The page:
I often hear the research comparison in reference to the different degrees. I did independent research for my first MS in addition to teaching undergrads, and doing research for my advisor that was totally unrelated to my work. It was ok - but not my thing. I actually had one semester in my counseling grad school where I got a tuition waiver to work in a psychology research lab. After the semester was over, I decided I would rather pay tuition than work in a lab. Lesson learned - for sure.

    In my current setting, I *read* research all the time, I have journal articles all over the house, in my car, I go to intensives to learn new things. I deeply value the scientist/researcher contributions. Where would I be without Marsha Linehan?

    And I am content to do the slow, patient, steady, work of sitting with people - 50 minute hour after 50 minute hour with the occasional 90 minute intake, and the even more occasional all day art retreat.

    And I am also skilled to do brief, solution focused work to help people who are temporarily stuck or overwhelmed.

    My residency has been a period of learning to balance working with "higher functioning" folks - the worried well - who have lots of resources and are using therapy in an intentional way to improve their lives and relationships and taking on just enough - but not too many clients who have fewer resources, larger obstacles, less support, more isolation, inefficient interpersonal skills, and just plain bad luck on top of everything else.

    My 60 credit CACREP program prepared me to be a therapist. Being in my sixth decade helps too.
  15. Qwerk

    Qwerk Forensic LMSW

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    I completely agree that it's a mistake to view counselors, MFTs, and social workers as interchangeable. We come from different philosophical bases and practice methods, and differ tremendously in our coursework and fieldwork. It's frustrating that many employers view our degrees as another box to check rather than sharply divergent practice focuses, even within the same degree. Students who are interested in becoming therapists should look at all three types of program (with the possible addition of psychiatric nursing), but none of these programs are for everyone.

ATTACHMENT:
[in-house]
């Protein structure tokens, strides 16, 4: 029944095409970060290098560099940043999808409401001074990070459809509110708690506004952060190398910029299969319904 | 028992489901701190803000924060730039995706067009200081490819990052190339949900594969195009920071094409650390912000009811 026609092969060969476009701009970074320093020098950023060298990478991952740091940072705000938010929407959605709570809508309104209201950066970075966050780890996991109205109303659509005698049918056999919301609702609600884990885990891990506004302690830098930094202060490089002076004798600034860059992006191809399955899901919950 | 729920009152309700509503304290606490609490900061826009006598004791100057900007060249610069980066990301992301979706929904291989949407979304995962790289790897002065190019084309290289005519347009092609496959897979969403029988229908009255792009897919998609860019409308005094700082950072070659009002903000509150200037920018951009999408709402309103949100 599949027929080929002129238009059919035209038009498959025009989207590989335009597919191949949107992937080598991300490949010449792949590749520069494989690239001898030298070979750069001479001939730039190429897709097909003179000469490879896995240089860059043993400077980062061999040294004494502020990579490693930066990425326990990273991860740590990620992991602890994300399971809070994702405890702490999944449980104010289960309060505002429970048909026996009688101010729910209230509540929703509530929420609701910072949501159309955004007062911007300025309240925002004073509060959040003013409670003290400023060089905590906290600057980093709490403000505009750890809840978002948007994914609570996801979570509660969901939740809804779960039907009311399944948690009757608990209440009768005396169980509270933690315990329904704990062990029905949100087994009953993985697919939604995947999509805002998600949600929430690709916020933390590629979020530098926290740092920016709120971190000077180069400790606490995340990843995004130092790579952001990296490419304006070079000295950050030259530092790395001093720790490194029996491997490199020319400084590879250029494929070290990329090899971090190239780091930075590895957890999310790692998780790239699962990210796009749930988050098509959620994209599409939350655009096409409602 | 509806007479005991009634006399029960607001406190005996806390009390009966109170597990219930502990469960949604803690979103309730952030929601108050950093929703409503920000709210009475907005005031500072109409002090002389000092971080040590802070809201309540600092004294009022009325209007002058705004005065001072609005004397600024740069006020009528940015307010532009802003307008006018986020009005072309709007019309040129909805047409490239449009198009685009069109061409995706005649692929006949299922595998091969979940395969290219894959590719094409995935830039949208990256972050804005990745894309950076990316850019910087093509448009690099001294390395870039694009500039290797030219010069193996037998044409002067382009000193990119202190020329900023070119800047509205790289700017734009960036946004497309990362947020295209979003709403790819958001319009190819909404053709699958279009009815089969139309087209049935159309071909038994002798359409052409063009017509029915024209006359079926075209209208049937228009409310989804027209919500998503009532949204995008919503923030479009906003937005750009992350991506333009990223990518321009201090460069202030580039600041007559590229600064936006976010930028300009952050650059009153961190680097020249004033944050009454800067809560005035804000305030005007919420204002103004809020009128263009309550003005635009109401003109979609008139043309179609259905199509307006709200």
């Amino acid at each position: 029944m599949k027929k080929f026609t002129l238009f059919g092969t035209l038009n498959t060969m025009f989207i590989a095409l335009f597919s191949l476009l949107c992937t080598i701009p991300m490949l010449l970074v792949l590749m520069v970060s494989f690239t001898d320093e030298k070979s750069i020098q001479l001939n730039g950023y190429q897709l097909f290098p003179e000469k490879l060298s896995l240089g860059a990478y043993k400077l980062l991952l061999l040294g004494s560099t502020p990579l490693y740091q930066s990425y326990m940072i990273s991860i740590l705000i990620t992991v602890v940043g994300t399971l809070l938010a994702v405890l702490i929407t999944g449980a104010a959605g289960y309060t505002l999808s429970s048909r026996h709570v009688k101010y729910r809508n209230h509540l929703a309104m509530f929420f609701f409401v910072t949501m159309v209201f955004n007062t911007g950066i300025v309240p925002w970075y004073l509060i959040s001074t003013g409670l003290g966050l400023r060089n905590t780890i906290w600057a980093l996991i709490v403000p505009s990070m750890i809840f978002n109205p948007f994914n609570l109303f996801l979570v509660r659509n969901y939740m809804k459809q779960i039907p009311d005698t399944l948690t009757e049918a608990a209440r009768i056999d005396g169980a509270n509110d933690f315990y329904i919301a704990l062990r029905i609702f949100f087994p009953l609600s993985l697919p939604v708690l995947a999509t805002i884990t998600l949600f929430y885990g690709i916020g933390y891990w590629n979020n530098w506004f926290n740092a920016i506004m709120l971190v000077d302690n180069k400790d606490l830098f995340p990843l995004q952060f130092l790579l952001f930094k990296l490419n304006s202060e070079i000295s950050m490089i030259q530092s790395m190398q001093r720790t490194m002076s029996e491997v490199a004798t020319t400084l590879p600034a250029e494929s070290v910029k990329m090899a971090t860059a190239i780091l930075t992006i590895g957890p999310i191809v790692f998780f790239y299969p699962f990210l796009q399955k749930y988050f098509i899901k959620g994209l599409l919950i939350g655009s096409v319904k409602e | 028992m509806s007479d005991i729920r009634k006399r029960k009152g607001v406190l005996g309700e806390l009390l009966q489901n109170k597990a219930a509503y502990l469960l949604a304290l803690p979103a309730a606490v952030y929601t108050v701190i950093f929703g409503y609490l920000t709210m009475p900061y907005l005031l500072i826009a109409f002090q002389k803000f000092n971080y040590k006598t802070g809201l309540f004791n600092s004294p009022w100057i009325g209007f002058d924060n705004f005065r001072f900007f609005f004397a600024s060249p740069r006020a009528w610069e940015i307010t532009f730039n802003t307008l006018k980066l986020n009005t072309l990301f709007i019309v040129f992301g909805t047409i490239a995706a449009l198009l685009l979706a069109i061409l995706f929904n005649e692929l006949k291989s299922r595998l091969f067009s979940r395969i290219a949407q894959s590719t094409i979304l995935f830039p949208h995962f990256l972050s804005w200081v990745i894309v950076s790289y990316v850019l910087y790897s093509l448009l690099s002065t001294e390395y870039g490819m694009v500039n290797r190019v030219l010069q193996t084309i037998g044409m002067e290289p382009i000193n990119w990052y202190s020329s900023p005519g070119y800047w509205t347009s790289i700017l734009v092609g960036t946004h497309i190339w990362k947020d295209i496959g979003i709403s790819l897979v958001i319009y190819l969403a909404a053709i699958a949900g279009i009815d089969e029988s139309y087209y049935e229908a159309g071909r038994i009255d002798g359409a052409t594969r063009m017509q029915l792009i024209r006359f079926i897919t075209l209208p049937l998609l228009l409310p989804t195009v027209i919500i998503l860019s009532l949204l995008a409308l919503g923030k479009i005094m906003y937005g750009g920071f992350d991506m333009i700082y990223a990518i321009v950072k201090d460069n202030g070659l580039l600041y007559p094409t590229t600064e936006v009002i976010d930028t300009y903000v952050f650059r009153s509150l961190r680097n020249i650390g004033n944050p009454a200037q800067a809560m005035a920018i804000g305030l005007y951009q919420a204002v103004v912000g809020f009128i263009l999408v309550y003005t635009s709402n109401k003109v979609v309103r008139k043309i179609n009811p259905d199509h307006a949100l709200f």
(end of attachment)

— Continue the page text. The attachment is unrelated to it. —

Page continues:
16. PhDstudent1982

    PhDstudent1982

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    in all honestly, it is more about what program you attended than what profession you are affiliated with. I know MSW programs that would knock most other masters programs out of the water, and vice versa. Also, remember, being a good therapist is 20% what you learned in school and 80% what you will learn in the filed. Nothing can surpass excellent practice experiences and good supervision.
  17. BlackSkirtTetra

    BlackSkirtTetra

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    I think all the degrees mentioned so far are legitimate career choices, and are right for different people, for different reasons. I am biased toward social work, however.

    I get what you're saying but in a way, this is not true. You're right that MSW programs train students in policy, nonprofit management, advocacy/activism, social role analysis, and other fields that psychology doesn't necessarily, but these things have A LOT to do with therapy insofar as they affect how therapy is carried out, when, where, and how it is offered, how it is funded or de-funded, which insurances are acceptable, why therapy is needed in the first place...the list goes on.

    I look at the MSW as the broadest of the degrees that have been mentioned. You can do therapy and any given MSW graduate may be perfectly well-equipped to do therapy, but you can also do supervision, case management, urban development, political activism, nonprofit management...

    I tend to think of the whole situation like this. Once you're graduated and in the field, you can take a broad degree (like the MSW) and focus it in one direction much easier than you can take an already more focused degree (like the PsyD) and broaden it. I have thought about this a lot as I've struggled whether or not to leave my particular MSW program, and I would choose the latter type of degree only in the situation that I knew with certainty that I wanted to do therapy and therapy-only for the rest of my life/career. I don't know where I will be in 20 years, so the MSW allows more potential doors to be opened.

    Just curious--do you know which states?
    Last edited: Apr 24, 2012
  18. BlackSkirtTetra

    BlackSkirtTetra

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    Double post, sorry. I guess I'm incompetent today... :p
    Last edited: Apr 24, 2012
  19. Qwerk

    Qwerk Forensic LMSW

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    Good post -- I'd also add that most programs allow students to declare specific tracks or majors. So clinical students aren't learning too much about administration, and community organizers aren't poring over the DSM-IV.

    Even with unlimited time and money, I'd pick my M.S.W. program every time. I like the balance that clinical social work offers between learning about the individual and the environment. This year, I'll be taking a seminar in psychodynamics and completing an internship at a counseling program, but I'll also be taking courses in policy. Policy affects practice, period, especially with my clients, who are mostly poor and of color, and have plenty of experience with unfair policing and bureaucracy nightmares.
  20. Isadora

    Isadora